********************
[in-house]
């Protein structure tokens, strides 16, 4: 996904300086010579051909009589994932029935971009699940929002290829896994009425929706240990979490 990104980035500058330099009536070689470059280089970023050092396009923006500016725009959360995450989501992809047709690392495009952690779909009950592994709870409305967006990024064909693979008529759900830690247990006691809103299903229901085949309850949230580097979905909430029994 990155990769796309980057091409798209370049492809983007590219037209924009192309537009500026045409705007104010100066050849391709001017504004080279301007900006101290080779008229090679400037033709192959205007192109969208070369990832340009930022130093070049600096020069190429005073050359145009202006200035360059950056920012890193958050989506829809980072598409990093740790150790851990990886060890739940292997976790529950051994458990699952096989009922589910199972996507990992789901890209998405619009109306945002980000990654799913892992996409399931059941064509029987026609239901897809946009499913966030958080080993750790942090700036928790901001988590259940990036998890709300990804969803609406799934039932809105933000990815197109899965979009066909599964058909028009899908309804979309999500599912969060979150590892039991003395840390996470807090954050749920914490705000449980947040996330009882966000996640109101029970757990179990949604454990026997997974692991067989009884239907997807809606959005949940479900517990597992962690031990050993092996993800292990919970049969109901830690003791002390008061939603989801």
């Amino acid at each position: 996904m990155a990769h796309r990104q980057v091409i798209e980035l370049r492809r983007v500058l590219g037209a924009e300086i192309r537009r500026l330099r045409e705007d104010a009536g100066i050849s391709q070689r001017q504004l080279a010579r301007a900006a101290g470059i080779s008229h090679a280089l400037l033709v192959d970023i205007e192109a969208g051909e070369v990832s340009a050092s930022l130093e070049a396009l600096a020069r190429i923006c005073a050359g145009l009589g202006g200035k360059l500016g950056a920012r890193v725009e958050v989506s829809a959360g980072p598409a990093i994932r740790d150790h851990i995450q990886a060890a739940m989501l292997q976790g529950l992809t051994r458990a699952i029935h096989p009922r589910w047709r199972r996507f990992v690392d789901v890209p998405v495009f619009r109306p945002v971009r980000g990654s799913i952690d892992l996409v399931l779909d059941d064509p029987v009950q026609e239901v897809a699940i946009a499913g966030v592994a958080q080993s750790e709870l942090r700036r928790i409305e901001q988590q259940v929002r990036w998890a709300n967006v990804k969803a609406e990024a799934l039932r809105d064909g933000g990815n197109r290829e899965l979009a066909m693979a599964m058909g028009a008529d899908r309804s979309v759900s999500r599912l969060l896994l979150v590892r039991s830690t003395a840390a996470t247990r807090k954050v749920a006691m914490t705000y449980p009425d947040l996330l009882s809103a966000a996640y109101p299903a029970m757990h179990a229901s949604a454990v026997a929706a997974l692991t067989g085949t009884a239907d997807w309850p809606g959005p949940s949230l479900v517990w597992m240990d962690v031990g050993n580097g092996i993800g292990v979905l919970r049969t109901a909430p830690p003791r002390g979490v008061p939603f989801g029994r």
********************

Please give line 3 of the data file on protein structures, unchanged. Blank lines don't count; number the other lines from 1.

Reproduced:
């Amino acid at each position: 996904m990155a990769h796309r990104q980057v091409i798209e980035l370049r492809r983007v500058l590219g037209a924009e300086i192309r537009r500026l330099r045409e705007d104010a009536g100066i050849s391709q070689r001017q504004l080279a010579r301007a900006a101290g470059i080779s008229h090679a280089l400037l033709v192959d970023i205007e192109a969208g051909e070369v990832s340009a050092s930022l130093e070049a396009l600096a020069r190429i923006c005073a050359g145009l009589g202006g200035k360059l500016g950056a920012r890193v725009e958050v989506s829809a959360g980072p598409a990093i994932r740790d150790h851990i995450q990886a060890a739940m989501l292997q976790g529950l992809t051994r458990a699952i029935h096989p009922r589910w047709r199972r996507f990992v690392d789901v890209p998405v495009f619009r109306p945002v971009r980000g990654s799913i952690d892992l996409v399931l779909d059941d064509p029987v009950q026609e239901v897809a699940i946009a499913g966030v592994a958080q080993s750790e709870l942090r700036r928790i409305e901001q988590q259940v929002r990036w998890a709300n967006v990804k969803a609406e990024a799934l039932r809105d064909g933000g990815n197109r290829e899965l979009a066909m693979a599964m058909g028009a008529d899908r309804s979309v759900s999500r599912l969060l896994l979150v590892r039991s830690t003395a840390a996470t247990r807090k954050v749920a006691m914490t705000y449980p009425d947040l996330l009882s809103a966000a996640y109101p299903a029970m757990h179990a229901s949604a454990v026997a929706a997974l692991t067989g085949t009884a239907d997807w309850p809606g959005p949940s949230l479900v517990w597992m240990d962690v031990g050993n580097g092996i993800g292990v979905l919970r049969t109901a909430p830690p003791r002390g979490v008061p939603f989801g029994r």